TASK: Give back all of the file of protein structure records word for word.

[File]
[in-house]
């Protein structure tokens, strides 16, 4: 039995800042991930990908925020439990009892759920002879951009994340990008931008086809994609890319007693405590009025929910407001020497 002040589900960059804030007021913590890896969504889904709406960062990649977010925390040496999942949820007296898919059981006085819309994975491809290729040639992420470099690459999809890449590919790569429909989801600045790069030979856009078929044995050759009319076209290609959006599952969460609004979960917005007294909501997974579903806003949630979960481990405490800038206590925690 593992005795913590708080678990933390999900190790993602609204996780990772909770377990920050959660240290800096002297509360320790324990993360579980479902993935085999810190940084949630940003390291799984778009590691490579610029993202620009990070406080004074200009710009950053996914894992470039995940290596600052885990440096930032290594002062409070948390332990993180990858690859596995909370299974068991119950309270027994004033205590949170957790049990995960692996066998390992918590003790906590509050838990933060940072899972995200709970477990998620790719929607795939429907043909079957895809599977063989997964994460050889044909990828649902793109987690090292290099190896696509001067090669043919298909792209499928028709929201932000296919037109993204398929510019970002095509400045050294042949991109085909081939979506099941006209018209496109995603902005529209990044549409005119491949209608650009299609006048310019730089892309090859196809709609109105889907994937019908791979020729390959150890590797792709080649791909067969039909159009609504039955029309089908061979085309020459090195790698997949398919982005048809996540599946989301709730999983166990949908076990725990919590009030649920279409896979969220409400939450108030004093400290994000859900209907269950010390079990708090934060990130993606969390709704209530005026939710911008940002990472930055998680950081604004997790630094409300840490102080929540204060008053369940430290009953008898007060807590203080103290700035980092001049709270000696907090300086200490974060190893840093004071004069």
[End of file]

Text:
[in-house]
């Protein structure tokens, strides 16, 4: 039995800042991930990908925020439990009892759920002879951009994340990008931008086809994609890319007693405590009025929910407001020497 002040589900960059804030007021913590890896969504889904709406960062990649977010925390040496999942949820007296898919059981006085819309994975491809290729040639992420470099690459999809890449590919790569429909989801600045790069030979856009078929044995050759009319076209290609959006599952969460609004979960917005007294909501997974579903806003949630979960481990405490800038206590925690 593992005795913590708080678990933390999900190790993602609204996780990772909770377990920050959660240290800096002297509360320790324990993360579980479902993935085999810190940084949630940003390291799984778009590691490579610029993202620009990070406080004074200009710009950053996914894992470039995940290596600052885990440096930032290594002062409070948390332990993180990858690859596995909370299974068991119950309270027994004033205590949170957790049990995960692996066998390992918590003790906590509050838990933060940072899972995200709970477990998620790719929607795939429907043909079957895809599977063989997964994460050889044909990828649902793109987690090292290099190896696509001067090669043919298909792209499928028709929201932000296919037109993204398929510019970002095509400045050294042949991109085909081939979506099941006209018209496109995603902005529209990044549409005119491949209608650009299609006048310019730089892309090859196809709609109105889907994937019908791979020729390959150890590797792709080649791909067969039909159009609504039955029309089908061979085309020459090195790698997949398919982005048809996540599946989301709730999983166990949908076990725990919590009030649920279409896979969220409400939450108030004093400290994000859900209907269950010390079990708090934060990130993606969390709704209530005026939710911008940002990472930055998680950081604004997790630094409300840490102080929540204060008053369940430290009953008898007060807590203080103290700035980092001049709270000696907090300086200490974060190893840093004071004069």